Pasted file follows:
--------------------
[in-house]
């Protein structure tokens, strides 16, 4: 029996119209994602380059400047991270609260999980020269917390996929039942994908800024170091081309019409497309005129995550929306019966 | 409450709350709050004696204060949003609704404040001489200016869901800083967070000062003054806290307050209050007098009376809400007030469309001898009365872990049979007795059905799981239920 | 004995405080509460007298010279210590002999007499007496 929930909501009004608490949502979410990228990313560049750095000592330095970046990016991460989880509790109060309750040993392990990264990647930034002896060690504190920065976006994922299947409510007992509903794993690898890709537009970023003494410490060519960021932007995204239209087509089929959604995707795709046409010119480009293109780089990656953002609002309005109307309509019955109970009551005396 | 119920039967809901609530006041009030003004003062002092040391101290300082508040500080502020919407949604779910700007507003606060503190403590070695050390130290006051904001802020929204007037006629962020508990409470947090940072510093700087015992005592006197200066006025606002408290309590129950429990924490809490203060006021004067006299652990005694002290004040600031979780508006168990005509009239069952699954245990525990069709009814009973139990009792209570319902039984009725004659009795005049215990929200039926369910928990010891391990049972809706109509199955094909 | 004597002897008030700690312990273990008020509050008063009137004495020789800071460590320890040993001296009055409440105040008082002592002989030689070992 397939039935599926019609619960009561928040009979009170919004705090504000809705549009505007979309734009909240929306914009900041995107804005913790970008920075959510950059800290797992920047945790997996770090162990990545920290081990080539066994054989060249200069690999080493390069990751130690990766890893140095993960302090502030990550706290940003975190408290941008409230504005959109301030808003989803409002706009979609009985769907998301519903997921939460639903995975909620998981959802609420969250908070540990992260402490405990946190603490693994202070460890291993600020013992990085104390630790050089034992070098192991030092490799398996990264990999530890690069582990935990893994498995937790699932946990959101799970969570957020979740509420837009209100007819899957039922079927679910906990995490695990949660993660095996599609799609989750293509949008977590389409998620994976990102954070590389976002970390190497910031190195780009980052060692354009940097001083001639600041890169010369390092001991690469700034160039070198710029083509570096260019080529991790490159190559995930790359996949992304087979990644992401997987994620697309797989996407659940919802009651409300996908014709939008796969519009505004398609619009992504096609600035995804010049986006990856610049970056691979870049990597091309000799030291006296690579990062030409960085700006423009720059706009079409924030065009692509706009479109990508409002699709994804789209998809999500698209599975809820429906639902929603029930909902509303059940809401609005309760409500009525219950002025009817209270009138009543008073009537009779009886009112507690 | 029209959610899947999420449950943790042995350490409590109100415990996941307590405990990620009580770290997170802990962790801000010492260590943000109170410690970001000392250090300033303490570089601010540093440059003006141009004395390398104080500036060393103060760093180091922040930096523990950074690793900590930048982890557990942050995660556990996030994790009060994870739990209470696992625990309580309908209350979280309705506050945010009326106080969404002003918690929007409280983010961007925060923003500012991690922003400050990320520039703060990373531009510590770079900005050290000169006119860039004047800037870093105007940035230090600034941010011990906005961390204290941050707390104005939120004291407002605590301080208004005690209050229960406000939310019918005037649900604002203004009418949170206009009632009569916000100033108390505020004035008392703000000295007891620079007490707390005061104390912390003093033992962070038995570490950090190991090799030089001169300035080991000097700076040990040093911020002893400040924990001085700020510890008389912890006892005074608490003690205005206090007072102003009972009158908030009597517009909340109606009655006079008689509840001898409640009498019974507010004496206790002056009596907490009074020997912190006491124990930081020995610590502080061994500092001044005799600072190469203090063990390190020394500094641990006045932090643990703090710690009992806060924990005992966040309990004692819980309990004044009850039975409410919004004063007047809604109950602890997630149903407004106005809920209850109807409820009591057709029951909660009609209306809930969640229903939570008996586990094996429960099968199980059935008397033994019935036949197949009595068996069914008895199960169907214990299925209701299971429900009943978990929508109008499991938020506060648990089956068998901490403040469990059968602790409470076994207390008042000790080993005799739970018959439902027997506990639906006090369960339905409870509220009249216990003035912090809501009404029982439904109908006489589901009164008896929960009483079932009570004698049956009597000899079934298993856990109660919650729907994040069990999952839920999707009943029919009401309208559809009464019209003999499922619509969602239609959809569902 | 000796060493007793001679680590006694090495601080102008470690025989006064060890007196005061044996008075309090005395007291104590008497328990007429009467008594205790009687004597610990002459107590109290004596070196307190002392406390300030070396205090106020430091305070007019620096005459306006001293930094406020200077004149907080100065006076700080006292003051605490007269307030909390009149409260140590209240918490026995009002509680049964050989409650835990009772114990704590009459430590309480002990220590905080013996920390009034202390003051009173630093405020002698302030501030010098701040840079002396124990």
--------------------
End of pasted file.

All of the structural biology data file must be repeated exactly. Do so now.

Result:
[in-house]
């Protein structure tokens, strides 16, 4: 029996119209994602380059400047991270609260999980020269917390996929039942994908800024170091081309019409497309005129995550929306019966 | 409450709350709050004696204060949003609704404040001489200016869901800083967070000062003054806290307050209050007098009376809400007030469309001898009365872990049979007795059905799981239920 | 004995405080509460007298010279210590002999007499007496 929930909501009004608490949502979410990228990313560049750095000592330095970046990016991460989880509790109060309750040993392990990264990647930034002896060690504190920065976006994922299947409510007992509903794993690898890709537009970023003494410490060519960021932007995204239209087509089929959604995707795709046409010119480009293109780089990656953002609002309005109307309509019955109970009551005396 | 119920039967809901609530006041009030003004003062002092040391101290300082508040500080502020919407949604779910700007507003606060503190403590070695050390130290006051904001802020929204007037006629962020508990409470947090940072510093700087015992005592006197200066006025606002408290309590129950429990924490809490203060006021004067006299652990005694002290004040600031979780508006168990005509009239069952699954245990525990069709009814009973139990009792209570319902039984009725004659009795005049215990929200039926369910928990010891391990049972809706109509199955094909 | 004597002897008030700690312990273990008020509050008063009137004495020789800071460590320890040993001296009055409440105040008082002592002989030689070992 397939039935599926019609619960009561928040009979009170919004705090504000809705549009505007979309734009909240929306914009900041995107804005913790970008920075959510950059800290797992920047945790997996770090162990990545920290081990080539066994054989060249200069690999080493390069990751130690990766890893140095993960302090502030990550706290940003975190408290941008409230504005959109301030808003989803409002706009979609009985769907998301519903997921939460639903995975909620998981959802609420969250908070540990992260402490405990946190603490693994202070460890291993600020013992990085104390630790050089034992070098192991030092490799398996990264990999530890690069582990935990893994498995937790699932946990959101799970969570957020979740509420837009209100007819899957039922079927679910906990995490695990949660993660095996599609799609989750293509949008977590389409998620994976990102954070590389976002970390190497910031190195780009980052060692354009940097001083001639600041890169010369390092001991690469700034160039070198710029083509570096260019080529991790490159190559995930790359996949992304087979990644992401997987994620697309797989996407659940919802009651409300996908014709939008796969519009505004398609619009992504096609600035995804010049986006990856610049970056691979870049990597091309000799030291006296690579990062030409960085700006423009720059706009079409924030065009692509706009479109990508409002699709994804789209998809999500698209599975809820429906639902929603029930909902509303059940809401609005309760409500009525219950002025009817209270009138009543008073009537009779009886009112507690 | 029209959610899947999420449950943790042995350490409590109100415990996941307590405990990620009580770290997170802990962790801000010492260590943000109170410690970001000392250090300033303490570089601010540093440059003006141009004395390398104080500036060393103060760093180091922040930096523990950074690793900590930048982890557990942050995660556990996030994790009060994870739990209470696992625990309580309908209350979280309705506050945010009326106080969404002003918690929007409280983010961007925060923003500012991690922003400050990320520039703060990373531009510590770079900005050290000169006119860039004047800037870093105007940035230090600034941010011990906005961390204290941050707390104005939120004291407002605590301080208004005690209050229960406000939310019918005037649900604002203004009418949170206009009632009569916000100033108390505020004035008392703000000295007891620079007490707390005061104390912390003093033992962070038995570490950090190991090799030089001169300035080991000097700076040990040093911020002893400040924990001085700020510890008389912890006892005074608490003690205005206090007072102003009972009158908030009597517009909340109606009655006079008689509840001898409640009498019974507010004496206790002056009596907490009074020997912190006491124990930081020995610590502080061994500092001044005799600072190469203090063990390190020394500094641990006045932090643990703090710690009992806060924990005992966040309990004692819980309990004044009850039975409410919004004063007047809604109950602890997630149903407004106005809920209850109807409820009591057709029951909660009609209306809930969640229903939570008996586990094996429960099968199980059935008397033994019935036949197949009595068996069914008895199960169907214990299925209701299971429900009943978990929508109008499991938020506060648990089956068998901490403040469990059968602790409470076994207390008042000790080993005799739970018959439902027997506990639906006090369960339905409870509220009249216990003035912090809501009404029982439904109908006489589901009164008896929960009483079932009570004698049956009597000899079934298993856990109660919650729907994040069990999952839920999707009943029919009401309208559809009464019209003999499922619509969602239609959809569902 | 000796060493007793001679680590006694090495601080102008470690025989006064060890007196005061044996008075309090005395007291104590008497328990007429009467008594205790009687004597610990002459107590109290004596070196307190002392406390300030070396205090106020430091305070007019620096005459306006001293930094406020200077004149907080100065006076700080006292003051605490007269307030909390009149409260140590209240918490026995009002509680049964050989409650835990009772114990704590009459430590309480002990220590905080013996920390009034202390003051009173630093405020002698302030501030010098701040840079002396124990």